These double-crested cormorants are drying their wings after diving for fish.  Are they visiting our area?  You bet.

Double-crested cormorants were on the move last week along Lake Erie’s shore.  According to Jerry McWilliam’s waterbird count, 2,125 flew past Presque Isle State Park last Sunday (Oct 27), 227 on Monday, and 680 on Tuesday. Then their numbers dropped.

When cormorants are on the move, the ducks aren’t far behind.

November may be cold but it’s a great month for watching waterfowl.

 

(photo by Steve Gosser)

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Oct 10 2013

Peregrines As A Fitness Program

Peregrine falcon at Lake Erie, Presque Isle, PA (photo by Steve Gosser)

Here’s my favorite bird patrolling Lake Erie’s shore at Presque Isle State Park, looking for a meal.

And here’s a potential food source — a flock of dunlin.

Dunlin at Lake Erie, Presque Isle, PA (photo by Steve Gosser)

The peregrine is looking for a bird that’s easy to catch.  The dunlin are sitting ducks (er… dunlin) if they stay on the ground so they fly and flock as soon as they see a peregrine.  This interaction has made dunlin more fit in the years since the peregrine population has recovered from the DDT crash.

A 2009 study at the Fraser River delta on the Pacific coast backs this up.  Peregrines never went extinct on the West Coast but they were very scarce in the 1970′s.  During this period wintering flocks of dunlin safely roosted on the sand at high tide and became fat — and a bit slower — in early winter.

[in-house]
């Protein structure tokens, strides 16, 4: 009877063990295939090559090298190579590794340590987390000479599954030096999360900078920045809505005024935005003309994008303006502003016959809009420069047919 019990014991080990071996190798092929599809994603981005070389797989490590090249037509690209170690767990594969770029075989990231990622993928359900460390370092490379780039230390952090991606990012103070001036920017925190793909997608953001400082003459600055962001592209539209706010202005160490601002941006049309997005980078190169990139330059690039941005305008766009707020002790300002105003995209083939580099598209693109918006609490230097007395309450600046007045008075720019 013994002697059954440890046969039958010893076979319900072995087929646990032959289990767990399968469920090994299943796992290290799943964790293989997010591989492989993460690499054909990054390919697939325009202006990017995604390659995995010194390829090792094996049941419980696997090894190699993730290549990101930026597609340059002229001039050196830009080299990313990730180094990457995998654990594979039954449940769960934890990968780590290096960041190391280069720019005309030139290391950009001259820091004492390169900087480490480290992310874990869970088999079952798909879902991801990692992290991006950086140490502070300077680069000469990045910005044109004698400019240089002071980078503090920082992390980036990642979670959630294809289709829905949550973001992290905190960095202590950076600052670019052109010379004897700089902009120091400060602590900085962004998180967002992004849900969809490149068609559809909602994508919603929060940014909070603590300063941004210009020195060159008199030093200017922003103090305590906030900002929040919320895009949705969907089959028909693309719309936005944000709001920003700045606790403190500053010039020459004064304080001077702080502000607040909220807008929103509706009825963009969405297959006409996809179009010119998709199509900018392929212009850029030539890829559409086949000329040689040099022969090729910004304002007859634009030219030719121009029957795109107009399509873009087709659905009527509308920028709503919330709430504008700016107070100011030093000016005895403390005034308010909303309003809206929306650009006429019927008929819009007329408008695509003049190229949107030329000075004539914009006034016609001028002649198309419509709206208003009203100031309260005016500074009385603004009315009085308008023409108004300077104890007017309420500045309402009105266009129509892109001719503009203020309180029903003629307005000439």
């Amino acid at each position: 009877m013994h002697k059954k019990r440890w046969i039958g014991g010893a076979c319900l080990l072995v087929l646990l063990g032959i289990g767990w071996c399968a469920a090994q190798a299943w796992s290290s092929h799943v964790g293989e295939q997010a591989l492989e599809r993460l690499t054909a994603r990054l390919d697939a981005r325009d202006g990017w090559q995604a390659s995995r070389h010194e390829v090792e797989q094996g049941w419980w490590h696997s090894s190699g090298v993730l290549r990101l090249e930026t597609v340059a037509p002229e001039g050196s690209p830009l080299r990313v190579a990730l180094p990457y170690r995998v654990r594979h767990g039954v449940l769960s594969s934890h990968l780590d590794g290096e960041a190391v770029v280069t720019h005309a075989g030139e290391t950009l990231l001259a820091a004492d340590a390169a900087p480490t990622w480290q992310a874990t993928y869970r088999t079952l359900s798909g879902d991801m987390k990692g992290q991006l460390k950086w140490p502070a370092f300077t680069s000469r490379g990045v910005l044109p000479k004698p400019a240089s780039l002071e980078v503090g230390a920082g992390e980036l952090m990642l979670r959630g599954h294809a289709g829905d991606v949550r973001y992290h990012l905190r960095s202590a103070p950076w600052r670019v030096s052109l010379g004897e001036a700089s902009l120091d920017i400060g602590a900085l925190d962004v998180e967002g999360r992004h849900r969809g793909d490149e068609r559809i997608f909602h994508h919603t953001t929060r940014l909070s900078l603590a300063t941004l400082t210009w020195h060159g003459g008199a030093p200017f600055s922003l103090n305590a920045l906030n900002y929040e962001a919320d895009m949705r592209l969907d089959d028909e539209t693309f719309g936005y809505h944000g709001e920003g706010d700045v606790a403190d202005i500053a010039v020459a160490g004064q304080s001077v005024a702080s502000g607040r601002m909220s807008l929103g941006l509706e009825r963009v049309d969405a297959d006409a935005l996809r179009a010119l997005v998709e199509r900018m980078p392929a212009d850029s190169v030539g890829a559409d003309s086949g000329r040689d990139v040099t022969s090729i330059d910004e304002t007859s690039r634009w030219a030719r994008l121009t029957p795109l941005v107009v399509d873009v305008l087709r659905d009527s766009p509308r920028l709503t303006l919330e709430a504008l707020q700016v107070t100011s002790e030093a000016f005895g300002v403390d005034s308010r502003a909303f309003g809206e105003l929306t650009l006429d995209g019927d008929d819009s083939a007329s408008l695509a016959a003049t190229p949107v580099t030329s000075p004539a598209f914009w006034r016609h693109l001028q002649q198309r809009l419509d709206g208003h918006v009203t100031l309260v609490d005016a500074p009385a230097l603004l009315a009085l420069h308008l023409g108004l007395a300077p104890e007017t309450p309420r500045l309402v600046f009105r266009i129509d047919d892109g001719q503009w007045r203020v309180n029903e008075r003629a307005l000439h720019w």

The peregrine population began to recover in the 1990′s and soon found tasty dunlin meals as they migrated past the Fraser River delta in fall and spring. The dunlin quickly learned it was unsafe to roost at high tide during the day because peregrines were on patrol.  Instead they began to spend high tide flocking over the open ocean, flying and flying for three to five hours.  With this exertion they became much more fit and are now are measurably thinner in early winter, the time when peregrines are passing by.

Peregrine falcons have provided dunlin with a fitness program.  Be fit or be eaten.

Click here to read more about the Fraser River dunlin study.

 

(photos by Steve Gosser)

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Sep 24 2013

Longest Migration

While songbirds, hawks, and dragonflies are migrating this month there’s a bird whose journey beats them all.

The arctic tern sets long distance records in its pole-to-pole round-trip migration of 44,000 miles (71,000 km).  Since arctic terns can live 30 years, an individual can rack up a lifetime achievement of 1.5 million miles (2.4 million km).

The data behind this amazing feat was published in 2010 by the Arctic Tern Migration Project which studied arctic terns that nest in Greenland and winter in Antarctica.

To track the terns the scientists used tiny geolocator tags from the British Antarctic Survey, the same tags used to track wood thrushes.  In both studies scientists captured each bird, affixed a tag, then had to find the same bird on its breeding grounds a year later and recapture it to gather the data.  Wood thrushes don’t put up a fight but arctic terns relentlessly dive bomb their enemies to drive them away.  This study had bird hazards.

Attacking terns were not the only hazards.  Camping on an island off the coast of Greenland is no picnic.  “Our tents blew out to sea in the storm.”  Yow!

Watch this video from the Encyclopedia of Life to see the terns’ amazing migration and why it’s worthwhile for these birds to travel so far.

 

For more information, visit the Arctic Tern Migration Project at www.arctictern.info.

(video by the Encyclopedia of Life)